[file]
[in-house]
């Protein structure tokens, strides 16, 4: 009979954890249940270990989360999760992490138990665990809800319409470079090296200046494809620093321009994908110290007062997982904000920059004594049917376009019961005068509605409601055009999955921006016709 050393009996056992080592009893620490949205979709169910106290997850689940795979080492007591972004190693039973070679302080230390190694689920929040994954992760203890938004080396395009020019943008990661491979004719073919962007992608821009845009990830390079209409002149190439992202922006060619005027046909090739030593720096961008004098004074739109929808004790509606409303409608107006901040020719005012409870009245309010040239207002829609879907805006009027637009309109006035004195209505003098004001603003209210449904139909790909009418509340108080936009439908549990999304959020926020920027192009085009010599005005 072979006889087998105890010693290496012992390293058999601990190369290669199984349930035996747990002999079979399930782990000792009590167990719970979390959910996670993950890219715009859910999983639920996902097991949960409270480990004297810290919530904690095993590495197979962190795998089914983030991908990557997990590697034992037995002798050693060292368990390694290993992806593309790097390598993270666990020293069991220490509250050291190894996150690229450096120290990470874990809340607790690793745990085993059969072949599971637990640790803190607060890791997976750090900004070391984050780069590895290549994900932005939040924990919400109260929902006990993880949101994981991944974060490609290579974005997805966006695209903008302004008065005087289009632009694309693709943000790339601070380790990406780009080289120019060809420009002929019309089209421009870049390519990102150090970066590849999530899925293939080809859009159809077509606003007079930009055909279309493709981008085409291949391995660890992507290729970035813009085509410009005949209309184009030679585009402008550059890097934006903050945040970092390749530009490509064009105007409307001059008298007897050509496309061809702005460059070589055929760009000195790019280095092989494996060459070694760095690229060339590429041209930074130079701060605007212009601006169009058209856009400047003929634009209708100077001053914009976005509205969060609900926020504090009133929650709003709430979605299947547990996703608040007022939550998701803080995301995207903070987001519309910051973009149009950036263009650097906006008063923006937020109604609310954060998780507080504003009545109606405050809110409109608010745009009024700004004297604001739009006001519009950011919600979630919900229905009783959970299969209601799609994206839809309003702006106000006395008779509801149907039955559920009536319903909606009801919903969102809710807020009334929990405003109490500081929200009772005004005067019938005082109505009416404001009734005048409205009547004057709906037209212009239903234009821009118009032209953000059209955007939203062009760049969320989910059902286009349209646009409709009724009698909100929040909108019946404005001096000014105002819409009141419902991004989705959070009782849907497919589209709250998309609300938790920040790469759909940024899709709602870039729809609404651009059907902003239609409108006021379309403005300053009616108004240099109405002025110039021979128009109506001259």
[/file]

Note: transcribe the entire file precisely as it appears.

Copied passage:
[in-house]
């Protein structure tokens, strides 16, 4: 009979954890249940270990989360999760992490138990665990809800319409470079090296200046494809620093321009994908110290007062997982904000920059004594049917376009019961005068509605409601055009999955921006016709 050393009996056992080592009893620490949205979709169910106290997850689940795979080492007591972004190693039973070679302080230390190694689920929040994954992760203890938004080396395009020019943008990661491979004719073919962007992608821009845009990830390079209409002149190439992202922006060619005027046909090739030593720096961008004098004074739109929808004790509606409303409608107006901040020719005012409870009245309010040239207002829609879907805006009027637009309109006035004195209505003098004001603003209210449904139909790909009418509340108080936009439908549990999304959020926020920027192009085009010599005005 072979006889087998105890010693290496012992390293058999601990190369290669199984349930035996747990002999079979399930782990000792009590167990719970979390959910996670993950890219715009859910999983639920996902097991949960409270480990004297810290919530904690095993590495197979962190795998089914983030991908990557997990590697034992037995002798050693060292368990390694290993992806593309790097390598993270666990020293069991220490509250050291190894996150690229450096120290990470874990809340607790690793745990085993059969072949599971637990640790803190607060890791997976750090900004070391984050780069590895290549994900932005939040924990919400109260929902006990993880949101994981991944974060490609290579974005997805966006695209903008302004008065005087289009632009694309693709943000790339601070380790990406780009080289120019060809420009002929019309089209421009870049390519990102150090970066590849999530899925293939080809859009159809077509606003007079930009055909279309493709981008085409291949391995660890992507290729970035813009085509410009005949209309184009030679585009402008550059890097934006903050945040970092390749530009490509064009105007409307001059008298007897050509496309061809702005460059070589055929760009000195790019280095092989494996060459070694760095690229060339590429041209930074130079701060605007212009601006169009058209856009400047003929634009209708100077001053914009976005509205969060609900926020504090009133929650709003709430979605299947547990996703608040007022939550998701803080995301995207903070987001519309910051973009149009950036263009650097906006008063923006937020109604609310954060998780507080504003009545109606405050809110409109608010745009009024700004004297604001739009006001519009950011919600979630919900229905009783959970299969209601799609994206839809309003702006106000006395008779509801149907039955559920009536319903909606009801919903969102809710807020009334929990405003109490500081929200009772005004005067019938005082109505009416404001009734005048409205009547004057709906037209212009239903234009821009118009032209953000059209955007939203062009760049969320989910059902286009349209646009409709009724009698909100929040909108019946404005001096000014105002819409009141419902991004989705959070009782849907497919589209709250998309609300938790920040790469759909940024899709709602870039729809609404651009059907902003239609409108006021379309403005300053009616108004240099109405002025110039021979128009109506001259």